Presented by Yamaha Motor Corp USA and Warrior Boats Inc.

FOR IMMEDIATE RELEASE:  May 20, 2022

Contact: Denny Fox, 920-505-0122

Anglers Insight Marketing LLC (AIM™)

 

Ashtabula Awaits North Dakota Anglers As AIM

Visits Sunday; Is A 30# Bag In The Cards?

 

Lake Ashtabula is definitely an unknown for many North Dakota anglers in this Sunday’s (May 22) AIM Weekend Walleye Series Warrior Boats/Kovash Marine Open state qualifier, but you could be looking at 30 pounds to win this, say teams who are gearing up to head to Sibley in the heart of prairie pothole country.

“It’s the first time for AIM to visit this lake, which is a sunken part of the Sheyenne River that empties into the notorious Red River here,” said Denny Fox, AIM national tournament director. “The Native American Ashtabula translates to ‘fish river’ so you can bet on that. This lake, like our last stop, Wisconsin’s Lake Pete, fishes more like a river, and like a lot out here, there also are river mouths to pitch jigs in that may hold the key to a win, but to do it, you’ve got to handle that rising, roiled, snowmelt water that’s still present.”

Two long-time AIM competitors say it will at first at least, be a guessing game where they will set up.

Lonnie Jacobs of Douglas, north of walleye-rich Lake Sakakawea, where AIM will visit in June and August, will be towing his Mercury Verado-powered boat there, and partnering with Doyle Schwanke of Maddock, but he’s guessing not 30, but maybe 16 will take the win, judging by some recent tournaments there. He was reached mid-week.

“I drove there (about 190 miles one way) last Saturday and looked at it. We’ll pre-fish it Thursday, Friday and Saturday. They’re calling for cool weather (National Weather Service says lows in the 30s, high Sunday maybe mid-50s) and I don’t think there’ll be big weights.

“One recent tournament, it took a three-pound average to win, two to get second. Sixteen pounds in a two-day tournament got third,” he said.

Regardless, he’ll be headed to that warmer shallow water to pull cranks. “When we find fish, we’ll sit on’em and pitch jigs at’em. That’s our plan. We don’t know if it’ll work or not,” Jacobs said. “Reservoir walleye tend to be different a bit, but at the end of the day, a walleye is still a walleye.” That translates, in walleye lingo, to be, go where the food could be. As in, young fish or minnows, and that’s where you will find them.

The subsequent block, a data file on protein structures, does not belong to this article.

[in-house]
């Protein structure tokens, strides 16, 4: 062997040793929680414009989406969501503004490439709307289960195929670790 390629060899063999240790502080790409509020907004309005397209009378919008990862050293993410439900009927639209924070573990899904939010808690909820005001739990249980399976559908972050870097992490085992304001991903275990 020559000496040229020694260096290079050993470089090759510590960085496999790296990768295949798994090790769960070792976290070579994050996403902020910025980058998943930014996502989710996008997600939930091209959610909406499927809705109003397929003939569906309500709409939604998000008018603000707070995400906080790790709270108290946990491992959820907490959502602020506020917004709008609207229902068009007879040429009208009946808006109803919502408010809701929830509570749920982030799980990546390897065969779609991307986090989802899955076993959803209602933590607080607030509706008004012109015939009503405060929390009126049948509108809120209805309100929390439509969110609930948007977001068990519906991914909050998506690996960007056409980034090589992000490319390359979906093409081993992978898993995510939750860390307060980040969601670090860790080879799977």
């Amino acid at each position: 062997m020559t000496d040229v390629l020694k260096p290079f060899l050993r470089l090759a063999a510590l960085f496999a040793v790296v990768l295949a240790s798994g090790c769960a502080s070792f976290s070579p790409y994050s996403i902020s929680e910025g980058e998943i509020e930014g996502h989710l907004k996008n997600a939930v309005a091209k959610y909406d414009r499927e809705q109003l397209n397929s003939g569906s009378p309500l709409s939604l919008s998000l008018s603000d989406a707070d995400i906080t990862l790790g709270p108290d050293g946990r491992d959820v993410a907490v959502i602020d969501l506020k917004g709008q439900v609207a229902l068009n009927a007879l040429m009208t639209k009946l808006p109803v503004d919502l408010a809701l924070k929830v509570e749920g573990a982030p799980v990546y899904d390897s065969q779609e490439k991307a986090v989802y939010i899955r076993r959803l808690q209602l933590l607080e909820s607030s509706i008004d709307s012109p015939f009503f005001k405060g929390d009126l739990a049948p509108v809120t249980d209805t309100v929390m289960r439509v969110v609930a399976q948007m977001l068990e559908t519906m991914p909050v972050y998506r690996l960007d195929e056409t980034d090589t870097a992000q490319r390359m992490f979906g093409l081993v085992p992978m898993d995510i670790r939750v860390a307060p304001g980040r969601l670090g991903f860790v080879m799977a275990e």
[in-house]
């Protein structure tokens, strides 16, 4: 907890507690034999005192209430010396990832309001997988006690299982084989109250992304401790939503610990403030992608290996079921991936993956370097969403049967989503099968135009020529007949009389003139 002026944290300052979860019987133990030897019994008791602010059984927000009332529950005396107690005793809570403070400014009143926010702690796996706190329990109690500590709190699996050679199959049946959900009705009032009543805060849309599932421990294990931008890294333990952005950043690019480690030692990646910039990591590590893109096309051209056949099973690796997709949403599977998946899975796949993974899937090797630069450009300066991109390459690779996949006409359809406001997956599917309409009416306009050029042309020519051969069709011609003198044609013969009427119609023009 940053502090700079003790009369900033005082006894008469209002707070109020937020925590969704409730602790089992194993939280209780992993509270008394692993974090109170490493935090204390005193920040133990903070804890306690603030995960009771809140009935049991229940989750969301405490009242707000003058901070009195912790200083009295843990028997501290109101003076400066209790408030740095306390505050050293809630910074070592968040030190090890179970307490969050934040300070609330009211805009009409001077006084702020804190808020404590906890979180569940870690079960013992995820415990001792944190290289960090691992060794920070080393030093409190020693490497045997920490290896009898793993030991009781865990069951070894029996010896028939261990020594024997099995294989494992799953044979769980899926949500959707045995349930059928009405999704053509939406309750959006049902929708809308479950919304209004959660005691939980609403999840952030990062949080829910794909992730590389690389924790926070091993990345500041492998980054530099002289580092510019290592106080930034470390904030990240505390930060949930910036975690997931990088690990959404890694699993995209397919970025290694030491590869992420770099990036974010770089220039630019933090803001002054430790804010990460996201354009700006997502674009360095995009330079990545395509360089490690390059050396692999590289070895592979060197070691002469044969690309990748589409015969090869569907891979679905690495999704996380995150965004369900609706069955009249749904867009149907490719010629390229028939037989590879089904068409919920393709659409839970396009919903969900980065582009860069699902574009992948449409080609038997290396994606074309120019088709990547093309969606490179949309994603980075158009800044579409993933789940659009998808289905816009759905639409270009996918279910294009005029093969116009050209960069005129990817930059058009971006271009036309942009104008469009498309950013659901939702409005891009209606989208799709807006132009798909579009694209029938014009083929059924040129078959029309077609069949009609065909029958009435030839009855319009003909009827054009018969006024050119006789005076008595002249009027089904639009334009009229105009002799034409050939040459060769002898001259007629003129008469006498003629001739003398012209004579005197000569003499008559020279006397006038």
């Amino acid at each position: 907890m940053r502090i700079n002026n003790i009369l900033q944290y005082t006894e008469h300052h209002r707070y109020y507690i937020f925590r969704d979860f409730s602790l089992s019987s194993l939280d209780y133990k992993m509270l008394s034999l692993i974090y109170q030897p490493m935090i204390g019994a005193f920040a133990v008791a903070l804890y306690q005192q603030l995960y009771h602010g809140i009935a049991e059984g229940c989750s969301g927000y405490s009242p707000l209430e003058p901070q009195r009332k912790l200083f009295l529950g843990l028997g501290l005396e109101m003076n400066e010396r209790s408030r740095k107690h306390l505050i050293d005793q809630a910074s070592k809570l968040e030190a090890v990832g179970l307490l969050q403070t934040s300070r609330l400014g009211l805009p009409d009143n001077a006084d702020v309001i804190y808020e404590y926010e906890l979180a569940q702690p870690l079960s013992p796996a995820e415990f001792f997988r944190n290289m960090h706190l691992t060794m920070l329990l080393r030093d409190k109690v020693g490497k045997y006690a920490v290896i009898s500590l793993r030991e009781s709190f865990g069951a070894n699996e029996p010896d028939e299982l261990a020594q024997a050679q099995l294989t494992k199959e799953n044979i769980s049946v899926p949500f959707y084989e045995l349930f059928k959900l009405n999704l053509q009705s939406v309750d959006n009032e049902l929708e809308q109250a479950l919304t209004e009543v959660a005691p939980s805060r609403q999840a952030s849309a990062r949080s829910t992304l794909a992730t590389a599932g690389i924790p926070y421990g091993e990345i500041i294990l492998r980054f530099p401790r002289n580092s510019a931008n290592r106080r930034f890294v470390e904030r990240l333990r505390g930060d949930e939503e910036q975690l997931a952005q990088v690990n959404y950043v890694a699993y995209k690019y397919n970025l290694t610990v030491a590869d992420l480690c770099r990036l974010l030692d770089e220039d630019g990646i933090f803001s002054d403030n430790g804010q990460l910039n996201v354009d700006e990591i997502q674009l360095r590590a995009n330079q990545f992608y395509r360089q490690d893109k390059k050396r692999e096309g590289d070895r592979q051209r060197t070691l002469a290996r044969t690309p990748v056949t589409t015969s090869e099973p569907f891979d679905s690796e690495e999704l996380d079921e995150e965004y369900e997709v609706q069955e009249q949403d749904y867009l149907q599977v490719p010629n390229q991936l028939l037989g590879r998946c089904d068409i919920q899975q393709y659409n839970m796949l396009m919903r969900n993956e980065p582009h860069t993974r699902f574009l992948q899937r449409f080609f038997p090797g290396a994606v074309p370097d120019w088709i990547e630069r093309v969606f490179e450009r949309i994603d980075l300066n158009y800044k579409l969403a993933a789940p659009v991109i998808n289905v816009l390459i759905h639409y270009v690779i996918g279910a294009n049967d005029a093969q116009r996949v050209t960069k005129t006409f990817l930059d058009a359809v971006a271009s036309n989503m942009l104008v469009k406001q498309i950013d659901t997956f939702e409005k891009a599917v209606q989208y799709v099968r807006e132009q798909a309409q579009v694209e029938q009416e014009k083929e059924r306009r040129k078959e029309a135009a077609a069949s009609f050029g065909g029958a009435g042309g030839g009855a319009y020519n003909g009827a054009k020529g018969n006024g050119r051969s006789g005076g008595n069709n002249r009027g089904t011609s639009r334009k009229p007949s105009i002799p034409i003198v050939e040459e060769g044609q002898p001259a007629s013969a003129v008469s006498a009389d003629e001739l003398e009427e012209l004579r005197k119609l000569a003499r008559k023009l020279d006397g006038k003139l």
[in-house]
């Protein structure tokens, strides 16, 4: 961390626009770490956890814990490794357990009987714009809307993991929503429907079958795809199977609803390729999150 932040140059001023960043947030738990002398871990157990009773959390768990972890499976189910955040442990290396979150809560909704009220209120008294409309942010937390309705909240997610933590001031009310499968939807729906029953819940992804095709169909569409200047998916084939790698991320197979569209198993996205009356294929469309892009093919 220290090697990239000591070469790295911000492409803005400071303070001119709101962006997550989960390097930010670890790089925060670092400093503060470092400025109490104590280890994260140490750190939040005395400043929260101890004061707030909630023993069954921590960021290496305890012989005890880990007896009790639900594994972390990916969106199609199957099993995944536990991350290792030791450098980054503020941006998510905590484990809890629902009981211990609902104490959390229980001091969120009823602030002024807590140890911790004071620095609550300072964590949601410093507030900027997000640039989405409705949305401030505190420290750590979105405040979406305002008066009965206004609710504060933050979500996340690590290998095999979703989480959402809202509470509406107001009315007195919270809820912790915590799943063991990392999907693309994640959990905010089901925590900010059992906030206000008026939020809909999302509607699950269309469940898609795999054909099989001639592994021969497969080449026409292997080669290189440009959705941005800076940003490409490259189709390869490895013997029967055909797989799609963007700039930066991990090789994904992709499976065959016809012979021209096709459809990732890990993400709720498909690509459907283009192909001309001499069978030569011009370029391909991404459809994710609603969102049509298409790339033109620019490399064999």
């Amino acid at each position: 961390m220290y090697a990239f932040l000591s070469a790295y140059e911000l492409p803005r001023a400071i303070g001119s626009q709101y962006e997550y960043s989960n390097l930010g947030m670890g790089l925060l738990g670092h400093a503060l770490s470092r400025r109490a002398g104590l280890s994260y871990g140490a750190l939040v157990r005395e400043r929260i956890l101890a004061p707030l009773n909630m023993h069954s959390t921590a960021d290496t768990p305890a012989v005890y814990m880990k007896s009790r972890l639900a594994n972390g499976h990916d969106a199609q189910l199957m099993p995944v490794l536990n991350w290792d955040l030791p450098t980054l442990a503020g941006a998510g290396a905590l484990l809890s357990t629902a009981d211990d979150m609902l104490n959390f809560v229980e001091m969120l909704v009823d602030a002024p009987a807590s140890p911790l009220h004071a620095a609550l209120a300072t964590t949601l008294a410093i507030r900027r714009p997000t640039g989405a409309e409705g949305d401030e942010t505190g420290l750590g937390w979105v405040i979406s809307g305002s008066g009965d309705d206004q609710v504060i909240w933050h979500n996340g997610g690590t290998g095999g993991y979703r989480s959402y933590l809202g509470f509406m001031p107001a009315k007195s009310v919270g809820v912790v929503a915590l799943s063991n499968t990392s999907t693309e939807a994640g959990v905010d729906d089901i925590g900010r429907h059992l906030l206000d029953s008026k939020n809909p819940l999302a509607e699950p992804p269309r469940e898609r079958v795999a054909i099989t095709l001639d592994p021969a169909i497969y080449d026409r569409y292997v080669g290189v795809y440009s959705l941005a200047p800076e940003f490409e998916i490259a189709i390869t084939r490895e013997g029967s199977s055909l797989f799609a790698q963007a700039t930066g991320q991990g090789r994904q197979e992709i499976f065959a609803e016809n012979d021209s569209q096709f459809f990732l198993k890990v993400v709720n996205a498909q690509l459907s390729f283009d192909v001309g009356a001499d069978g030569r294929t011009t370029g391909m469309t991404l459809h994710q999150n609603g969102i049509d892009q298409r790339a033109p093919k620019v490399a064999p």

“We’ll probably pitch jigs tipped with minnows. It’s going to be jigs and minnows and plastics. That’s what I think, but I’ve been wrong. The shallower we can go, the better the success. This year is extremely different because of the late spring, so you’re going to have to find shallower water that will warm up faster, and where you can find some water coming in. There’s where you’re going to find fish,” he added. “If we do good, I can say we had a good game plan,” he laughed.

Alan Lick of Sawyer will be there with partner Lucas Tangen of Casselton in a Merc 300 Pro XS- powered boat, and he’s also in the dark about what Ashtabula holds.

“I have never fished it. It’s been cool. We’ve had a few good warm days that helps, but there’s so much water that’s going through this system right now (spring melt) that it’ll be hard. The water’s dirty, and that might help warm up quickly but it’s going to be different. It’s not a big reservoir. I think jigging bait and plastics and overall live baiting is one of the top things out there.

“My partner fishes it a fair amount, and there’s be a lot of moving water so one of the keys will be to find some bottlenecks and take advantage of that current,” Lick added. “If you can find some water that’s not chocolate milk that might be a good transition zone. When you have rising water like this it tends to scatter fish. You get some that go super shallow and some super deep, so I think the potential of a 20 to 30-pound bag is there if they go. It’s going to be a lot of fun to fish. I don’t think boat traffic will be an issue,” Lick said.  The fact that the docks are not in yet could be, however.

We’ll see what happens Sunday when the field departs and finds the fish that will win it all. Following the online team meeting Saturday at 8 p.m., teams will assemble, with the first flight off Sunday at 7 a.m., and second 15 minutes later. Boats start returning at 3 p.m. and the awards ceremony will begin at 5 p.m. Good luck all teams!

Stay tuned to AIM’s Facebook page for more info from NoDak, and soon, a preview of the Shootout, and more on our great sponsors. Register for all events at AIM’s website.

You know you want to. You know you can.

Anglers Insight Marketing LLC (AIM™) is a unique tournament organization created and owned by many of the most accomplished and recognizable professional walleye anglers, along with others who share the mission of advancing competitive walleye fishing and making it sustainable into the future.

AIM is committed to marketing excellence on behalf of its tournament competitors, the tournament host communities, and the brands that partner with it.

AIM is also committed to maintaining healthy fisheries across the nation by the development of the exclusive AIM Catch-Record-Release™ format which is integral to its dynamic events and unparalleled consumer engagement. For more information about AIM™, AIM Pro Walleye Series™, AIM Weekend Walleye Series, AIM sponsors and AIM anglers, visit www.aimfishing.com.

AIM Presenting Sponsors: Yamaha Motor Corporation U.S.A. and Warrior Boats inc.

AIM Supporting Sponsors: Mercury Marine, Garmin, Navionics, Power Pole, Worldwide Marine Insurance, Off Shore Tackle, Gemini Sport Marketing, Moonshine Lures Shiver Minnow, JT Outdoors Products, McQuoids Inn, Marinette, WI, Explore Alexandria, Rosemore Outdoor Gear

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